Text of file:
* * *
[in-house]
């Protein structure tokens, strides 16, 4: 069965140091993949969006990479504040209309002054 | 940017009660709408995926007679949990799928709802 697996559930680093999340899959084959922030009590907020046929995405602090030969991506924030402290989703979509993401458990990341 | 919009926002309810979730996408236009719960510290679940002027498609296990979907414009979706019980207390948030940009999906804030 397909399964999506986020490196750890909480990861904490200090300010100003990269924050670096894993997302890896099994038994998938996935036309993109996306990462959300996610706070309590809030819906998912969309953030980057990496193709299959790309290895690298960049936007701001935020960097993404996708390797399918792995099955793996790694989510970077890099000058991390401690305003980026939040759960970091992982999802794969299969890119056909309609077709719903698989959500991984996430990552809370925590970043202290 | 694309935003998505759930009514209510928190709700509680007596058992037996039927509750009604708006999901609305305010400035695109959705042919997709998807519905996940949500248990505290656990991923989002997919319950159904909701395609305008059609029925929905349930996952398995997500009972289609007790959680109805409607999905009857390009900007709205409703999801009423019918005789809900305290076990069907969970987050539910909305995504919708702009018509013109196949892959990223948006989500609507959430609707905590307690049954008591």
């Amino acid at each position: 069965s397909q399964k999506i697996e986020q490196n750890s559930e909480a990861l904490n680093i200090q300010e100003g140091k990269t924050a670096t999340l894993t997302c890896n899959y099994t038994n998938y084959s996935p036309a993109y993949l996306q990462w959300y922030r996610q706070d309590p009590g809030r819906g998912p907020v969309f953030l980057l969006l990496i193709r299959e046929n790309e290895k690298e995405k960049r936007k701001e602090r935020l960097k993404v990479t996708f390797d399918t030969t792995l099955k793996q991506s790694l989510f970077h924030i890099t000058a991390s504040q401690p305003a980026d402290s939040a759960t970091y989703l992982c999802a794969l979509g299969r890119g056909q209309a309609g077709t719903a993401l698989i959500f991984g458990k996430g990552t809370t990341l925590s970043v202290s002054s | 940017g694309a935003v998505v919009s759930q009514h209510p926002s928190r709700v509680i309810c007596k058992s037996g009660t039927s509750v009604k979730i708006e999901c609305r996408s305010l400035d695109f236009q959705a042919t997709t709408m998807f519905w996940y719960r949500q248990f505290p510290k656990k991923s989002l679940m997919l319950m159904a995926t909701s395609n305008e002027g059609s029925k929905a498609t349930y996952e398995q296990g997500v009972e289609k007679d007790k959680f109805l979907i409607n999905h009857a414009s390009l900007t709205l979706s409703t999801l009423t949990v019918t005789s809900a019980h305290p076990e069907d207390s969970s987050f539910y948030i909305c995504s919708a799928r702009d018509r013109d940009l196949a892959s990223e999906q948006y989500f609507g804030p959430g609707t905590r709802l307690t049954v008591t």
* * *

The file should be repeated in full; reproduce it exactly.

[in-house]
């Protein structure tokens, strides 16, 4: 069965140091993949969006990479504040209309002054 | 940017009660709408995926007679949990799928709802 697996559930680093999340899959084959922030009590907020046929995405602090030969991506924030402290989703979509993401458990990341 | 919009926002309810979730996408236009719960510290679940002027498609296990979907414009979706019980207390948030940009999906804030 397909399964999506986020490196750890909480990861904490200090300010100003990269924050670096894993997302890896099994038994998938996935036309993109996306990462959300996610706070309590809030819906998912969309953030980057990496193709299959790309290895690298960049936007701001935020960097993404996708390797399918792995099955793996790694989510970077890099000058991390401690305003980026939040759960970091992982999802794969299969890119056909309609077709719903698989959500991984996430990552809370925590970043202290 | 694309935003998505759930009514209510928190709700509680007596058992037996039927509750009604708006999901609305305010400035695109959705042919997709998807519905996940949500248990505290656990991923989002997919319950159904909701395609305008059609029925929905349930996952398995997500009972289609007790959680109805409607999905009857390009900007709205409703999801009423019918005789809900305290076990069907969970987050539910909305995504919708702009018509013109196949892959990223948006989500609507959430609707905590307690049954008591």
């Amino acid at each position: 069965s397909q399964k999506i697996e986020q490196n750890s559930e909480a990861l904490n680093i200090q300010e100003g140091k990269t924050a670096t999340l894993t997302c890896n899959y099994t038994n998938y084959s996935p036309a993109y993949l996306q990462w959300y922030r996610q706070d309590p009590g809030r819906g998912p907020v969309f953030l980057l969006l990496i193709r299959e046929n790309e290895k690298e995405k960049r936007k701001e602090r935020l960097k993404v990479t996708f390797d399918t030969t792995l099955k793996q991506s790694l989510f970077h924030i890099t000058a991390s504040q401690p305003a980026d402290s939040a759960t970091y989703l992982c999802a794969l979509g299969r890119g056909q209309a309609g077709t719903a993401l698989i959500f991984g458990k996430g990552t809370t990341l925590s970043v202290s002054s | 940017g694309a935003v998505v919009s759930q009514h209510p926002s928190r709700v509680i309810c007596k058992s037996g009660t039927s509750v009604k979730i708006e999901c609305r996408s305010l400035d695109f236009q959705a042919t997709t709408m998807f519905w996940y719960r949500q248990f505290p510290k656990k991923s989002l679940m997919l319950m159904a995926t909701s395609n305008e002027g059609s029925k929905a498609t349930y996952e398995q296990g997500v009972e289609k007679d007790k959680f109805l979907i409607n999905h009857a414009s390009l900007t709205l979706s409703t999801l009423t949990v019918t005789s809900a019980h305290p076990e069907d207390s969970s987050f539910y948030i909305c995504s919708a799928r702009d018509r013109d940009l196949a892959s990223e999906q948006y989500f609507g804030p959430g609707t905590r709802l307690t049954v008591t």